...The Best Tree Varieties to Keep in Pots.
If your looking for the perfect tree to send as a gift, you have quite a lot of options to consider. Are you after something with beautiful summer flowers, ornamental evergreen growth or delicious fruit? And what if you are looking for one of the above, but know that it going to be kept in a small or already well stocked garden?
If space is an issue, choosing a plant or tree that is suitable for pot growing is the answer. Pots grown trees will usually grow to a smaller size, plus growing trees in pots means less hardy varieties can be moved to a sheltered location when the weather becomes too severe.
While not every tree is suitable for pot growing, we have a fantastic selection of trees that are. Here are some brilliant ranges to explore if you are looking to send a tree gift that can be kept in a pot:
Dwarf Fruit Trees
To create a dwarf fruit tree, the horticulturist will graft the stem from one plant onto the healthy roots (known as rootstock) of another dwarf variety. You will notice a little bump lower down on the stem of your fruit tree. This is the bud union; and is where the two parts of the tree were fused together.
From you classic British fruits like apple and pear, to more unusual fruit trees like peaches and quince, you might be surprised at the number of dwarf fruit trees out there to choose from. These trees produce fruit of exactly the same size as their full sized counterparts, it is just the height and spread of the tree that will be smaller, usually they grow to a maximum of 6ft / 2m. Perfect for small gardens and patios.
Shop our full range of patio fruit trees here.
Japanese Maple Trees
Japanese Maple trees are another popular choice of tree to grow in a pot or patio planter. These trees work incredibly hard in the garden; they have a beautifully graceful shape and delicate leaves that can turn all kinds of amazing colours as the seasons progress; from purple, red and orange through to yellow and green.
These trees are also very adaptable because they have compact root systems. They are small trees anyway, so even when planted in the ground most won't grow larger than 30ft / 10m. but pot growing will limit this height further, meaning Japanese maples are perfect patio plants.
View the full range of Japanese Maple Trees here
Olive and Bay Trees
The majority of olive and bay trees that are available in the UK are either trained into a bush or standard shape, like the pictures below. Both shapes are perfect for pot growing, thus ideal for our changeable weather and not quite Mediterranean climate as you can move the plants to a more sheltered location like a shed or porch through winter.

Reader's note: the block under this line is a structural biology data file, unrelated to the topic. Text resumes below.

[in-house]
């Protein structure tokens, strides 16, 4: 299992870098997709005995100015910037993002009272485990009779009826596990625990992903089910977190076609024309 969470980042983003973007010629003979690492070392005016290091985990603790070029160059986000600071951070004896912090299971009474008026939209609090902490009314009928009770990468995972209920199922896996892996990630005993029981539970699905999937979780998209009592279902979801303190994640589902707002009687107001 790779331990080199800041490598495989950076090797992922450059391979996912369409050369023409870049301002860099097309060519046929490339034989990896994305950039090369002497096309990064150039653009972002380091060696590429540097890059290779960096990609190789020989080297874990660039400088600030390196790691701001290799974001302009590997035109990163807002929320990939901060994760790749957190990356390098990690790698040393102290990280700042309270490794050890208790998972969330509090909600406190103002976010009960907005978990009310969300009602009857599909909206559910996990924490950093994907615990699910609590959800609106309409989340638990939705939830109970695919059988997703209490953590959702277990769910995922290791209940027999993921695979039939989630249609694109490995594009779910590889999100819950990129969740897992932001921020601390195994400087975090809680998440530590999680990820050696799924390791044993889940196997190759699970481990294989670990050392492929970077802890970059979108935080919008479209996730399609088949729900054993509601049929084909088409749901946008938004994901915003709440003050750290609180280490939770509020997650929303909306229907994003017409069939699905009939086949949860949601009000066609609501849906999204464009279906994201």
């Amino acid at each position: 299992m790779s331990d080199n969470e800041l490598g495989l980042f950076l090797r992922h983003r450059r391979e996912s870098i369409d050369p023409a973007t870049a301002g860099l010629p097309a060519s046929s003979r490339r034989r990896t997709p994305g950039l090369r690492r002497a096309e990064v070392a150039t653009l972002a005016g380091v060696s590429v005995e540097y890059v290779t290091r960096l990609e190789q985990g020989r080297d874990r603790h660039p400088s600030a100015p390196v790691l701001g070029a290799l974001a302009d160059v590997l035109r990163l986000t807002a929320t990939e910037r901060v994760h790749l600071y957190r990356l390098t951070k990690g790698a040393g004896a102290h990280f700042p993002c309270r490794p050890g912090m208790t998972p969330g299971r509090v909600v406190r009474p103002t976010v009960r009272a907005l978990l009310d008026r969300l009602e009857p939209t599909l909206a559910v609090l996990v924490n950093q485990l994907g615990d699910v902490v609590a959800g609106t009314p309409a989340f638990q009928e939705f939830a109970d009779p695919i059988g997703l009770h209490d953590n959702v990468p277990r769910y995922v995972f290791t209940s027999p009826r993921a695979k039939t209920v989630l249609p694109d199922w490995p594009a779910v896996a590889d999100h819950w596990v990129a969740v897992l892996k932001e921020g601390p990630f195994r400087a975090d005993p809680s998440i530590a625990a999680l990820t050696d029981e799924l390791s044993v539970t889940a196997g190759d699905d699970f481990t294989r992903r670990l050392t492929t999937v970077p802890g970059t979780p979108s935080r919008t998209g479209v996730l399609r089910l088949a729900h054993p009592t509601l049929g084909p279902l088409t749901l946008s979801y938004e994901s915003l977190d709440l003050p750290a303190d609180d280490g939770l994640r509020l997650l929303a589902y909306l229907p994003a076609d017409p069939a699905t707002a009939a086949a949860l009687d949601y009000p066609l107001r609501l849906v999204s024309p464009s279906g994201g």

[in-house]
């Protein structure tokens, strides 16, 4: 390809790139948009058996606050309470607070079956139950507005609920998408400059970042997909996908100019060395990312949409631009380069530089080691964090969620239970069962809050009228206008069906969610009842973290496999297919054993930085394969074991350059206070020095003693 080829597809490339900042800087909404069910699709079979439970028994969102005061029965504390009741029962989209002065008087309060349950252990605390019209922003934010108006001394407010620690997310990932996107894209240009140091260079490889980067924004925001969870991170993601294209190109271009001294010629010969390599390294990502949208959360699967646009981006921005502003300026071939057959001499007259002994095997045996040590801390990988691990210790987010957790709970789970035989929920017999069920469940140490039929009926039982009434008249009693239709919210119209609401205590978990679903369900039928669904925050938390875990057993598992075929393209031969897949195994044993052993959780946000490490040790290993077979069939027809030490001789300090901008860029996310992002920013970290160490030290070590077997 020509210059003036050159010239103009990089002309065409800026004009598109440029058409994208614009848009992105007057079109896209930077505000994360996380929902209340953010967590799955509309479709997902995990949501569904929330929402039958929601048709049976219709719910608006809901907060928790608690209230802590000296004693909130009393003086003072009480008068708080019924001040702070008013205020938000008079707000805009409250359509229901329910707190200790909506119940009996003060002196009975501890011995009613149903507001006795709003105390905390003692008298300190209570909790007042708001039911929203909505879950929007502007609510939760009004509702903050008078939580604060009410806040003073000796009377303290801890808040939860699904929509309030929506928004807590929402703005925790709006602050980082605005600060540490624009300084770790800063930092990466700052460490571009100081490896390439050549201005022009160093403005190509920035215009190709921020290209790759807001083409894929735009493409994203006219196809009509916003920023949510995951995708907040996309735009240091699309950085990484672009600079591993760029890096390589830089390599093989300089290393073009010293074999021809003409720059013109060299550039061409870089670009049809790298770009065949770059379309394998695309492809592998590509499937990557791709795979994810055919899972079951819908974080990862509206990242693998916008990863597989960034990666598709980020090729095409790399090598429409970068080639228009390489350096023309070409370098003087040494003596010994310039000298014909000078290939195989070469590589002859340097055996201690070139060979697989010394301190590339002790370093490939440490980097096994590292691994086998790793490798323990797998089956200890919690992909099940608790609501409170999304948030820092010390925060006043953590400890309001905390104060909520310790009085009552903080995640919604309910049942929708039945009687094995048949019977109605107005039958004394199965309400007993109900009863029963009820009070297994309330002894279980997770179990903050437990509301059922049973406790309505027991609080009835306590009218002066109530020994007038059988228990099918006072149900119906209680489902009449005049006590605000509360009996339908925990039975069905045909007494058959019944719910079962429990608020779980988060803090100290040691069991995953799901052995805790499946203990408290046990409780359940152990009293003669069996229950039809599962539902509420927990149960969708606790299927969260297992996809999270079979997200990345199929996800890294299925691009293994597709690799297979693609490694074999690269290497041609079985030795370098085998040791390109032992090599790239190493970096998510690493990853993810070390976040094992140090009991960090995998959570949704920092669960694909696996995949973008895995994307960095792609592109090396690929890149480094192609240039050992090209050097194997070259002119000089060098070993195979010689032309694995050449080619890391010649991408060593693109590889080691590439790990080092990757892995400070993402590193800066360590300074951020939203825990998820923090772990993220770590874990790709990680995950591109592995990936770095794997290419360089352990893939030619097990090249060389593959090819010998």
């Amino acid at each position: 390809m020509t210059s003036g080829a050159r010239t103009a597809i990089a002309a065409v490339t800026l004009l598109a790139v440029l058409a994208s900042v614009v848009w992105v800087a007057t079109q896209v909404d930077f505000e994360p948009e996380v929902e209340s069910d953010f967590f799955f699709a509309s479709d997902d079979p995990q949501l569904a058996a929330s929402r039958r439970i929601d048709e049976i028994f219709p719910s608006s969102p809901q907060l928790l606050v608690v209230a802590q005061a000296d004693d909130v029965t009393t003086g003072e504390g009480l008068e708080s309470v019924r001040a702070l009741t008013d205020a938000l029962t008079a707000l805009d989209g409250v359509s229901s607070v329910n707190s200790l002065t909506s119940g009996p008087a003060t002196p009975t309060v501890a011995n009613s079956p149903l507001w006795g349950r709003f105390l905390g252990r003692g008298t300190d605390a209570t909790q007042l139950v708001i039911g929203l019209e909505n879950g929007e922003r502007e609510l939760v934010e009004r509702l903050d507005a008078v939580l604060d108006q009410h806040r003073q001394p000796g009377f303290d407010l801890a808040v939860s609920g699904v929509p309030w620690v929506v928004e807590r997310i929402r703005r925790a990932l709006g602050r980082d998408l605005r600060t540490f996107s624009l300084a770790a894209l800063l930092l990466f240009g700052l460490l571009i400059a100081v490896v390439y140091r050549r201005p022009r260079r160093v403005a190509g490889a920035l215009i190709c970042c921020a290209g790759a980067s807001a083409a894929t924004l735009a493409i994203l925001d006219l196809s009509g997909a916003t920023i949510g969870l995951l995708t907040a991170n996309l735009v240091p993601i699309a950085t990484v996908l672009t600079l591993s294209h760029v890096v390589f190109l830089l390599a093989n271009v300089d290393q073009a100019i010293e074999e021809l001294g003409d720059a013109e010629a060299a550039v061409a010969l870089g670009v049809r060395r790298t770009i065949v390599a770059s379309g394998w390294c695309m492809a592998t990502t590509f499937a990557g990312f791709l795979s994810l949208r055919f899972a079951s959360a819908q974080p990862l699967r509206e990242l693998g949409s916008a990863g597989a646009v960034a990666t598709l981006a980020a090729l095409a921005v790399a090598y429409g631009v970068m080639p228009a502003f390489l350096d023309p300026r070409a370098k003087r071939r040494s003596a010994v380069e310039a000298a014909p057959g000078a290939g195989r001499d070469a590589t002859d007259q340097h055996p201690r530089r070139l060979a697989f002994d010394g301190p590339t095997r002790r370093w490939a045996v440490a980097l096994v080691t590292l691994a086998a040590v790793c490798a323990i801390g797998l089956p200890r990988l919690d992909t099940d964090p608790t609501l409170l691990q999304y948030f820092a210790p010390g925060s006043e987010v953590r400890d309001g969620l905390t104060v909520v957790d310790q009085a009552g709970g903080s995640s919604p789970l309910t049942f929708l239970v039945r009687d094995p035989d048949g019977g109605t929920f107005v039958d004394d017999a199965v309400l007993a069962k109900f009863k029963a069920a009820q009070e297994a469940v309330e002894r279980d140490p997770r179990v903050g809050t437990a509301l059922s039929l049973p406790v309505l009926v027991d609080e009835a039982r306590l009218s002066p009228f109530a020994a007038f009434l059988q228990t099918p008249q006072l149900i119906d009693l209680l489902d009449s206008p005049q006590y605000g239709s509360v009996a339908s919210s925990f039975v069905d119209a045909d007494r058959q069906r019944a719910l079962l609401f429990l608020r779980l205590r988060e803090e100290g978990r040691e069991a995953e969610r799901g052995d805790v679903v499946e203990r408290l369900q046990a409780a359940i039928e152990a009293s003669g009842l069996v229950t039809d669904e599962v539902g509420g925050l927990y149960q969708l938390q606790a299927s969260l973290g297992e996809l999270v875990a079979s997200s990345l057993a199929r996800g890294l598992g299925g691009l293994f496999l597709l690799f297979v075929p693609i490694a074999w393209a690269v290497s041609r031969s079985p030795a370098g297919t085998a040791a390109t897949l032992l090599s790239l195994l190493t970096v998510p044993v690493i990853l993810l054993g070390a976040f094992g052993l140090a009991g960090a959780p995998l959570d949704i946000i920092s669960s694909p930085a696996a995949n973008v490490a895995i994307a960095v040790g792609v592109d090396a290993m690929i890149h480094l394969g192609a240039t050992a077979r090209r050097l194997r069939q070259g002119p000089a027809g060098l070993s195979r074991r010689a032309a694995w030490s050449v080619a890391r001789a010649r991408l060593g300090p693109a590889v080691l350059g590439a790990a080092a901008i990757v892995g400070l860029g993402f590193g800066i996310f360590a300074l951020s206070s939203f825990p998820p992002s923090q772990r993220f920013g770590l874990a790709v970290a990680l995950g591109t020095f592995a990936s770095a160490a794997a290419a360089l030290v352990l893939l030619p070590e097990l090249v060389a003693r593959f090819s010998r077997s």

They look so smart set next to a front door or on a patio in a lovely pot; perfect options if you want to bring a little bit of Italy to your garden.
Attractive and fragrant citrus trees remain one of our most popular gifts - not exactly surprising when you consider they can fruit and flower up to four times a year! Much like olive and bay trees, the only way to grow citrus trees successfully in the UK is in pots. Move them into the garden in summer but make sure they are brought indoors as soon as the weather turns; an unheated conservatory or well lit windowsill away from central heating will prove to be the perfect home for your citrus tree.
With the correct care, you might be surprised how well a potted citrus tree can grow. Check out this lovely picture we were sent from a very happy customer!
Head to the website to see our full range of citrus trees and plants.
Ok ok, you've got us. These aren't exactly trees. But roses are such a popular plant to give as a gift, we thought it might be useful to talk about the best rose plants for pots. We stock three main varieties of rose bushes; hybrid tea, floribunda and patio.
As the name suggests, patio roses are specifically bred to be kept in pots and planters on the patio. These small varieties will grow to a maximum height of 50cm, and produces smaller blooms than their full sized counterparts.
However, if you have your heart set on a floribunda or hybrid tea rose bush, you will be pleased to know that it is possible to grow both varieties in a plant pot, as long as you choose one which is nice and deep, at least 35cm. Roses are long rooted plants, so please ensure the roots are not restricted by stunted planters.